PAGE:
For his third symphony, the 26-year-old American composer Mohammed Fairouz decided to incorporate text in three languages. Poems and Prayers, which had its debut Thursday in New York, features passages in Arabic, Hebrew and Aramaic.
The symphony was commissioned by Northeastern University, where Fairouz teaches. The idea was to write something exploring the conflicts in the Middle East, so for inspiration, Fairouz delved into the region's poetry — both ancient and modern.
Originally published on Wed February 22, 2012 10:47 am
So what's wrong with rap and opera? Not much, really. Except that last week when we asked readers to name their musical blind spots (genres or bands they ignored, either by choice or neglect) a distinct refrain emerged within the responses. Two examples:
"Oh, and by the way, rap is not music. It is mostly a bunch of meaningless drivel by people with no real talent and who certainly should not get paid."
Originally published on Tue February 14, 2012 7:00 am
An all-star cast, including guitarist Pepe Romero and the legendary I Solisti di Zagreb, heads up these performances of three concertos by Ernesto Cordero. Born in New York in 1946, Cordero was raised in Puerto Rico where he teaches guitar and composition at the University of Puerto Rico. Each of these works is an appealing musical paella with Caribbean seasoning.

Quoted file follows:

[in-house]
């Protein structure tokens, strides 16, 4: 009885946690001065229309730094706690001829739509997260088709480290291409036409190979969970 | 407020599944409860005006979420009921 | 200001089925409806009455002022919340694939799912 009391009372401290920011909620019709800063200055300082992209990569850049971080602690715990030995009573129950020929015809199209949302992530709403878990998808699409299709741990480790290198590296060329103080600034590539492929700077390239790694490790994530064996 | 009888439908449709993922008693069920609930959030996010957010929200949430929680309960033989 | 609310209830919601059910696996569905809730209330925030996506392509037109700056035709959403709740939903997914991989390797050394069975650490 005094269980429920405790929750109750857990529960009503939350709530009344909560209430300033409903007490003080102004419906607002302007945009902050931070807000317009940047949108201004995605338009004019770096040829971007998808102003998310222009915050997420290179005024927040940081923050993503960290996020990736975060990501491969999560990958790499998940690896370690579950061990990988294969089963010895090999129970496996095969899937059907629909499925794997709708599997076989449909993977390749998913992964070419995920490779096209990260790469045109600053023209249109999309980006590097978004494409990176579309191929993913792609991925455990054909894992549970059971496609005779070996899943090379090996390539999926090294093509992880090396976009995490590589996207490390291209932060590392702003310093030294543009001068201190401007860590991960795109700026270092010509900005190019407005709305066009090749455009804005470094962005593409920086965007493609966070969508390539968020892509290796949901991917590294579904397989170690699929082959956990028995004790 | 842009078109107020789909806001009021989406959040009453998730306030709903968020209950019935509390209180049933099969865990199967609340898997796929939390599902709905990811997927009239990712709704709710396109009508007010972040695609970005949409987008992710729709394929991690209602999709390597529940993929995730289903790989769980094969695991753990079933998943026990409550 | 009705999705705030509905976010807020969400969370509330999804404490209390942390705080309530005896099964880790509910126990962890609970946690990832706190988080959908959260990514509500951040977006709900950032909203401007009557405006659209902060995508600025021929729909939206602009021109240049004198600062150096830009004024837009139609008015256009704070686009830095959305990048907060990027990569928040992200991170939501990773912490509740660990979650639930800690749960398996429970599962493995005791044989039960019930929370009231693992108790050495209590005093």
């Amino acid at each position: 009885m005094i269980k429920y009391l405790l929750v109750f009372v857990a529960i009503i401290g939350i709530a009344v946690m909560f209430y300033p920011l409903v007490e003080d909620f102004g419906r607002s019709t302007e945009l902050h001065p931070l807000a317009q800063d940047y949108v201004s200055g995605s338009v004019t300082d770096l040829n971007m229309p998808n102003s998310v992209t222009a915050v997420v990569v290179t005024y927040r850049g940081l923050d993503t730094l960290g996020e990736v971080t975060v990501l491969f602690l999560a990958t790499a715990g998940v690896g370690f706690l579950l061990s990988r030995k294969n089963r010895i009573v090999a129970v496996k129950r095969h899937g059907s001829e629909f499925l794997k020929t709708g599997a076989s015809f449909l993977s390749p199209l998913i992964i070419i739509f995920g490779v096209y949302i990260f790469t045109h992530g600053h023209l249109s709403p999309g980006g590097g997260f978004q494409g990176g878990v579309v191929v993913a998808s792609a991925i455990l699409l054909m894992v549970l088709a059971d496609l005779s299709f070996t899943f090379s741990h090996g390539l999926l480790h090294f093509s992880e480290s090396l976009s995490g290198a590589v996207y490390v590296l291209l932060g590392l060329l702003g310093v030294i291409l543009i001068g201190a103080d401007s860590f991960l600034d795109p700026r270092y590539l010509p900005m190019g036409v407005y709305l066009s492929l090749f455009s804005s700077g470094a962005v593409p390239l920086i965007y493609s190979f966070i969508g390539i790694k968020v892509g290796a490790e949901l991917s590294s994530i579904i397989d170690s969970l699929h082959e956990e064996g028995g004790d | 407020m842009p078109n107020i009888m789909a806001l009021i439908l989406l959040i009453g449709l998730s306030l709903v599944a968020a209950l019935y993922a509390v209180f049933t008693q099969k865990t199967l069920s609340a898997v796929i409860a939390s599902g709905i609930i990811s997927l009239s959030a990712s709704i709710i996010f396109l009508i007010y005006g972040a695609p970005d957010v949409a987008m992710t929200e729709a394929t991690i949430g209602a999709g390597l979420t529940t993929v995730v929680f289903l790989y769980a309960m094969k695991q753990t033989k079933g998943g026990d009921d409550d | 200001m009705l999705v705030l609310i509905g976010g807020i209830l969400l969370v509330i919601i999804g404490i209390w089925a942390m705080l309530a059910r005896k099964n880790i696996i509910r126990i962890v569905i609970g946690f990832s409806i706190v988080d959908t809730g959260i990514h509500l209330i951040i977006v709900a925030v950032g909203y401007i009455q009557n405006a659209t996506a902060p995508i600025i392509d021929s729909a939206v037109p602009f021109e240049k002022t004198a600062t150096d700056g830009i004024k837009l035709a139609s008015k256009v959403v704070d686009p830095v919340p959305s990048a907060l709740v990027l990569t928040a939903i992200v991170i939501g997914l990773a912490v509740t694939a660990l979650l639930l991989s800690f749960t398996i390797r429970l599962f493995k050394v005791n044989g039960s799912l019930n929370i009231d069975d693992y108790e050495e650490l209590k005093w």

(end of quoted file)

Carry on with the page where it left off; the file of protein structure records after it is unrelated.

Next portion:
Science-fiction author, technology activist and blogger Cory Doctorow visited the NIU campus recently. Doctorow has long been involved in issues of privacy and freedom related to modern technology. His bestseller “Little Brother” focused on just those issues as a group of teens use the internet to battle government attempts to strip them of their civil liberties. WNIJ’s Guy Stephens had a chance to sit down with Doctorow for a conversation about the dilemma society faces in the Internet age.
Calling all basses: Decca Records is on the hunt for someone who can sing a low E, nearly three octaves below middle C. The note is featured in a new piece called De Profundis (Out of the depths I cry to you, O Lord — Psalm) by the Welsh composer Paul Mealor.
I'm really attracted to the depths of the human spectrum," Mealor tells NPR's Robert Siegel. "We're seeking to find the person that can sing the lowest note ever written in choral music — and not just that note, but the solo in this piece for bass solo and choir. So we're looking for someone very special."